Where Memories Live

I sat where I sit right now, night after night, at the dining room table that once belonged to our grandmother.

We talked. I thought he listened. My words must have sounded hollow.

I once again teetered on the brink of losing myself—withdrawing from what I knew I needed in favor of what I thought he needed.

Months before, my family and I asked him to move out of the house my son and I were sharing with him. He started drinking again and I told him I couldn’t live with him while he was drinking. Honestly, living with him sucked the air out of the house and drained me of my happiness.

I started my life over following a failed marriage. I picked up broken pieces. Why couldn’t he do the same? I fought my instinct to send him job offerings, invite him to stay for a night, cook him a meal, tell him I could make it better.

 

I didn’t want to lose myself in him, in his problems.

 

And, I didn’t.

 

I lost him.

 

 

 

Think of it, his younger sister offering him advice. I must’ve made him feel so defeated. I thought I could relate, and apart from picking up the pieces for him, I thought the least I could do was sympathize.

I remember the fear of the creditors’ calls. I remember hating the mailbox and avoiding the look in others’ eyes. I remember blaming myself. I thought by sharing these things, I could give him hope. I wanted to give him my hope. He never found it.

He found more misery, more pain than I can imagine. He feared more than creditors and the impressions of others. He feared failure. He feared being himself.

I used to say he had to find a way to be happy with himself and to find something to wake up for everyday. That must have scared him more than anything.

I worried about losing myself in his problems. I practiced my new-found skills of setting boundaries on my brother. He was the classic “problem.” Forget that I consistently ask for responsibility I can’t handle at work and make excuses for my ex-husband’s irresponsible behavior. It was my brother who I practiced telling “no.”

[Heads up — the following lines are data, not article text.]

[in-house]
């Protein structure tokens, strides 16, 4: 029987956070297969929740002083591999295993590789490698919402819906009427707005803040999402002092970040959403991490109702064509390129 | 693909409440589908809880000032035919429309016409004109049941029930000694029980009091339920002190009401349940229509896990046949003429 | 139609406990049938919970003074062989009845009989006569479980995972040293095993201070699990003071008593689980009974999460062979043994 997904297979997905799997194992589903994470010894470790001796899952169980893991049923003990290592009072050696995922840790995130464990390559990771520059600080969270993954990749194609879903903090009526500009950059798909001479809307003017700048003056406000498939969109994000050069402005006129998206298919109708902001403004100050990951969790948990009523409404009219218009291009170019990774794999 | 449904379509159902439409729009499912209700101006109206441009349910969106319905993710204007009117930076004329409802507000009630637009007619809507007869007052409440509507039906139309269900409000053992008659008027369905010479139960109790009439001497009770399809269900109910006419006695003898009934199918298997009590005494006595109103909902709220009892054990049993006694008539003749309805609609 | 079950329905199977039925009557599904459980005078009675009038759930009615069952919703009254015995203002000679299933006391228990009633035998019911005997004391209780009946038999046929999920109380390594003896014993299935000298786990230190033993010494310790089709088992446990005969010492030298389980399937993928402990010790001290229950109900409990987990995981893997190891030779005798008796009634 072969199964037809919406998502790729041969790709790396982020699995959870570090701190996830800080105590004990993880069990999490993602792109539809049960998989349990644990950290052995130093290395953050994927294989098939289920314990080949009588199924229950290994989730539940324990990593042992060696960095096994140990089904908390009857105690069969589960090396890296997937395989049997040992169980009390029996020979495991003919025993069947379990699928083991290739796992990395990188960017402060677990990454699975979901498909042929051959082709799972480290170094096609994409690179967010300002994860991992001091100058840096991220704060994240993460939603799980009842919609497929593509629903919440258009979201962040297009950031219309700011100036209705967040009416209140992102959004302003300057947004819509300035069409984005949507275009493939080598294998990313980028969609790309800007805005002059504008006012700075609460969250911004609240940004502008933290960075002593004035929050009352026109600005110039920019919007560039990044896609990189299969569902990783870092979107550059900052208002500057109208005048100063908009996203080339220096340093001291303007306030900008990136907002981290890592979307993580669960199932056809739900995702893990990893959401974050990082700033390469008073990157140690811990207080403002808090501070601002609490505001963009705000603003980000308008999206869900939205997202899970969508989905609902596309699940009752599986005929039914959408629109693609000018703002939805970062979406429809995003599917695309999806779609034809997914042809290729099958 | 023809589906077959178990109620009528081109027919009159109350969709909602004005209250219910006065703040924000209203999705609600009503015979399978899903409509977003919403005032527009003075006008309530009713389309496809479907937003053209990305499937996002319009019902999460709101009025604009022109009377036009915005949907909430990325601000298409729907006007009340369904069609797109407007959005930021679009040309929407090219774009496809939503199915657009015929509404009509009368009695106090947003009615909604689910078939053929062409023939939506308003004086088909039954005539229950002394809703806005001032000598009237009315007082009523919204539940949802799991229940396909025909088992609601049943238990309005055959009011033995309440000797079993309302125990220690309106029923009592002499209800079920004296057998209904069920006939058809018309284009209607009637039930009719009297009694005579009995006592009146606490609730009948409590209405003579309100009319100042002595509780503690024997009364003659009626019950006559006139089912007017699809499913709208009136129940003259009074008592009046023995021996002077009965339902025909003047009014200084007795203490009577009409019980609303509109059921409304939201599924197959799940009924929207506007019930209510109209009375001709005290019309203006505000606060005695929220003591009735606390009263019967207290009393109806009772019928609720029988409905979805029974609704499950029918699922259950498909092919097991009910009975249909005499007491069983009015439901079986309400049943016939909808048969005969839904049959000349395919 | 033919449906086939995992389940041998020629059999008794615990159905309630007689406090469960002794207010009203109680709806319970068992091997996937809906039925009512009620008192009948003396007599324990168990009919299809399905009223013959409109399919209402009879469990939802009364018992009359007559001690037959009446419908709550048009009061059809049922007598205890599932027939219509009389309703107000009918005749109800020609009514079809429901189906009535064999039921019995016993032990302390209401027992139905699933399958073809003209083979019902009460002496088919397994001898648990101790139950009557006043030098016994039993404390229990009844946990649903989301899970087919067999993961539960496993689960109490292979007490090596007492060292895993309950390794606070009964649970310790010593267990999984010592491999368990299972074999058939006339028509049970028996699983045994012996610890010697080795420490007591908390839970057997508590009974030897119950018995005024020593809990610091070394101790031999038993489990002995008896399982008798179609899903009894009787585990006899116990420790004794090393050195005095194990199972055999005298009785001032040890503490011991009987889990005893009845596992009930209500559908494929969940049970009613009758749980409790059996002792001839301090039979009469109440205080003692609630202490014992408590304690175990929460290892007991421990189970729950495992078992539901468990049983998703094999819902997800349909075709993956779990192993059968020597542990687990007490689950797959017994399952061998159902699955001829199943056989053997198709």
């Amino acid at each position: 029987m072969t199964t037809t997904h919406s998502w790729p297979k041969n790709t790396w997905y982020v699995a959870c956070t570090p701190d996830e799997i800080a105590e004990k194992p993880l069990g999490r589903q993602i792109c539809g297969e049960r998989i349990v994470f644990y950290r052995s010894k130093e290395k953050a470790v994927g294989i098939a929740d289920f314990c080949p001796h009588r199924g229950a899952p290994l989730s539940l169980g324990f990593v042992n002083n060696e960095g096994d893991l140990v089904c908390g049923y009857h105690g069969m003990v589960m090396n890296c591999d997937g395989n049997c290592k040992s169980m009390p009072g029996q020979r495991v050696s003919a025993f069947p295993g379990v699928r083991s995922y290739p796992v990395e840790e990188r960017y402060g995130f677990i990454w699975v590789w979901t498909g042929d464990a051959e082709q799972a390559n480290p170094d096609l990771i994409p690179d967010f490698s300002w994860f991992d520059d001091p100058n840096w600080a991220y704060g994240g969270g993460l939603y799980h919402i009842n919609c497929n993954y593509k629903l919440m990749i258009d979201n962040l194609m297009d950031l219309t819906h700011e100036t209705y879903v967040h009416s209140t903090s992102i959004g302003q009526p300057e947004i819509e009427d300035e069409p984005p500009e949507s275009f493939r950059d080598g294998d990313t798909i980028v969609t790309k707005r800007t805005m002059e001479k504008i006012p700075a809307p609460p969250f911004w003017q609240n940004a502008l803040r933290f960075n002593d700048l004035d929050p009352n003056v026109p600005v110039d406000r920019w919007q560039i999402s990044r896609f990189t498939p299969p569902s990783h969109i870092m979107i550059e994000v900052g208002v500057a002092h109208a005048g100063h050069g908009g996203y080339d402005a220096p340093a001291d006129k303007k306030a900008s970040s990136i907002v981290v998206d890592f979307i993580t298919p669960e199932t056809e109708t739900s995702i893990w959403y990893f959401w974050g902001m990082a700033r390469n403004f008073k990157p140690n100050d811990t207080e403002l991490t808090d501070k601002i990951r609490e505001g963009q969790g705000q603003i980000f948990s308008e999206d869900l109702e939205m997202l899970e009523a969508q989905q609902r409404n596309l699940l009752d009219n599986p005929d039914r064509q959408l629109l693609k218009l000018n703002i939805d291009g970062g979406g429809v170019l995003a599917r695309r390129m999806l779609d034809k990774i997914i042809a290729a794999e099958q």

It was easy to see his dysfunction, how his drinking played negatively on my son and my life. It was clear he was not an healthy influence.

I stopped short of completely cutting him out of my life. I never told him to stop using the key to my house or change his address so I didn’t receive his mail.

On the last day of his life, I didn’t see him or speak to him.

Perhaps he thought he knew what I would say—be positive, David, things will get better if you just believe in you.

Perhaps he had read my body language and unspoken inferences too many times—you’re not welcome here, David, you have too many problems and you’re bringing me down.

Perhaps he just couldn’t look me in the face because he knew how much I loved him.

He used the key I never asked him to return, and picked up the mail I never asked him to stop having delivered. He took his life that day, and though I know there is nothing I could do or say to change his actions, I am glad that there were boundaries I didn’t set, that there were places he could come into my life. I kept myself in, without completely shutting him out.

So, I will continue to remember him sitting at this table—the eccentric teenager in a chilly West Virginia dining room over butter rolls and honey ham, or the grave man 20 years later sharing popcorn and misery.

Comments
2 Responses to “Where Memories Live”
  1. juliatomiak says:

    Oh Ruth, this is so sad. I appreciate why you feel guilty, but please don’t take responsibility for your brother’s choices. It’s so easy when we grieve to say “I could have” and “I should have”. You did what you thought was best at the time.

    • Thank you for those words of encouragement Julia. I tell my mom the same thing, but sometimes it’s difficult to listen to your own words of advice.

      Thanks for reading. It’s been tough for me to get past this post and get to writing again. I’m a little stalled, but I’ll keep working at it.

      RUTH

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